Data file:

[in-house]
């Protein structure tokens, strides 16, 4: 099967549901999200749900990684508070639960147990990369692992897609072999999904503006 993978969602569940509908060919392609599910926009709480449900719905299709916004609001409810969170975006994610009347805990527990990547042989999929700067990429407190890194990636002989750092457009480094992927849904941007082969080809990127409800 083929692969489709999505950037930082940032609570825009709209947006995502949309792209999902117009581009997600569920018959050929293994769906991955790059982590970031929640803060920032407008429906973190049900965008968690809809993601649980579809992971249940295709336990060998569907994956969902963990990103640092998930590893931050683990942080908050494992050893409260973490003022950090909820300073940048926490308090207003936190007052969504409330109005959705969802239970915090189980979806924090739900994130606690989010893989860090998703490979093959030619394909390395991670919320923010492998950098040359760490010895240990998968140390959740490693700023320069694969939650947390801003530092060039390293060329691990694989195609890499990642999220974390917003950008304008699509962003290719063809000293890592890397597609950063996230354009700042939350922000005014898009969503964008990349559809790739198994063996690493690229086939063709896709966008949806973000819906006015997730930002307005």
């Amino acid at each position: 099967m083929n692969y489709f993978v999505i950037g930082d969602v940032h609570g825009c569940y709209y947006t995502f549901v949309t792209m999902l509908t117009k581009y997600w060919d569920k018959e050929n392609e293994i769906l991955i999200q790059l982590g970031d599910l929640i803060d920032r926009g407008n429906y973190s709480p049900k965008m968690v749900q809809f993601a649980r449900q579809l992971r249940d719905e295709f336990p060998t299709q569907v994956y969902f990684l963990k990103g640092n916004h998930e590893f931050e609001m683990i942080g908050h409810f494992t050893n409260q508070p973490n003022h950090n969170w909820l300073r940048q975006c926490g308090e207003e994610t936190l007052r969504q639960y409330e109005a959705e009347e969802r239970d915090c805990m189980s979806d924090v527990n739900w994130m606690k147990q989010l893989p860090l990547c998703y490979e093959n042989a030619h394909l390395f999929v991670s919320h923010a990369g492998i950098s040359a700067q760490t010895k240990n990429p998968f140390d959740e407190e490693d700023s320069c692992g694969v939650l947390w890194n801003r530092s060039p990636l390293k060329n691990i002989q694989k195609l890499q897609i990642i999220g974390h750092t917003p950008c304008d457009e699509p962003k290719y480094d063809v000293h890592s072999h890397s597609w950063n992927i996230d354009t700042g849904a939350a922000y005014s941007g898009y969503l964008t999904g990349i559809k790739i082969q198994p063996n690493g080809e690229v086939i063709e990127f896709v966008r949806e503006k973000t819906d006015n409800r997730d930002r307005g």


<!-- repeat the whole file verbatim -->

[in-house]
């Protein structure tokens, strides 16, 4: 099967549901999200749900990684508070639960147990990369692992897609072999999904503006 993978969602569940509908060919392609599910926009709480449900719905299709916004609001409810969170975006994610009347805990527990990547042989999929700067990429407190890194990636002989750092457009480094992927849904941007082969080809990127409800 083929692969489709999505950037930082940032609570825009709209947006995502949309792209999902117009581009997600569920018959050929293994769906991955790059982590970031929640803060920032407008429906973190049900965008968690809809993601649980579809992971249940295709336990060998569907994956969902963990990103640092998930590893931050683990942080908050494992050893409260973490003022950090909820300073940048926490308090207003936190007052969504409330109005959705969802239970915090189980979806924090739900994130606690989010893989860090998703490979093959030619394909390395991670919320923010492998950098040359760490010895240990998968140390959740490693700023320069694969939650947390801003530092060039390293060329691990694989195609890499990642999220974390917003950008304008699509962003290719063809000293890592890397597609950063996230354009700042939350922000005014898009969503964008990349559809790739198994063996690493690229086939063709896709966008949806973000819906006015997730930002307005």
């Amino acid at each position: 099967m083929n692969y489709f993978v999505i950037g930082d969602v940032h609570g825009c569940y709209y947006t995502f549901v949309t792209m999902l509908t117009k581009y997600w060919d569920k018959e050929n392609e293994i769906l991955i999200q790059l982590g970031d599910l929640i803060d920032r926009g407008n429906y973190s709480p049900k965008m968690v749900q809809f993601a649980r449900q579809l992971r249940d719905e295709f336990p060998t299709q569907v994956y969902f990684l963990k990103g640092n916004h998930e590893f931050e609001m683990i942080g908050h409810f494992t050893n409260q508070p973490n003022h950090n969170w909820l300073r940048q975006c926490g308090e207003e994610t936190l007052r969504q639960y409330e109005a959705e009347e969802r239970d915090c805990m189980s979806d924090v527990n739900w994130m606690k147990q989010l893989p860090l990547c998703y490979e093959n042989a030619h394909l390395f999929v991670s919320h923010a990369g492998i950098s040359a700067q760490t010895k240990n990429p998968f140390d959740e407190e490693d700023s320069c692992g694969v939650l947390w890194n801003r530092s060039p990636l390293k060329n691990i002989q694989k195609l890499q897609i990642i999220g974390h750092t917003p950008c304008d457009e699509p962003k290719y480094d063809v000293h890592s072999h890397s597609w950063n992927i996230d354009t700042g849904a939350a922000y005014s941007g898009y969503l964008t999904g990349i559809k790739i082969q198994p063996n690493g080809e690229v086939i063709e990127f896709v966008r949806e503006k973000t819906d006015n409800r997730d930002r307005g």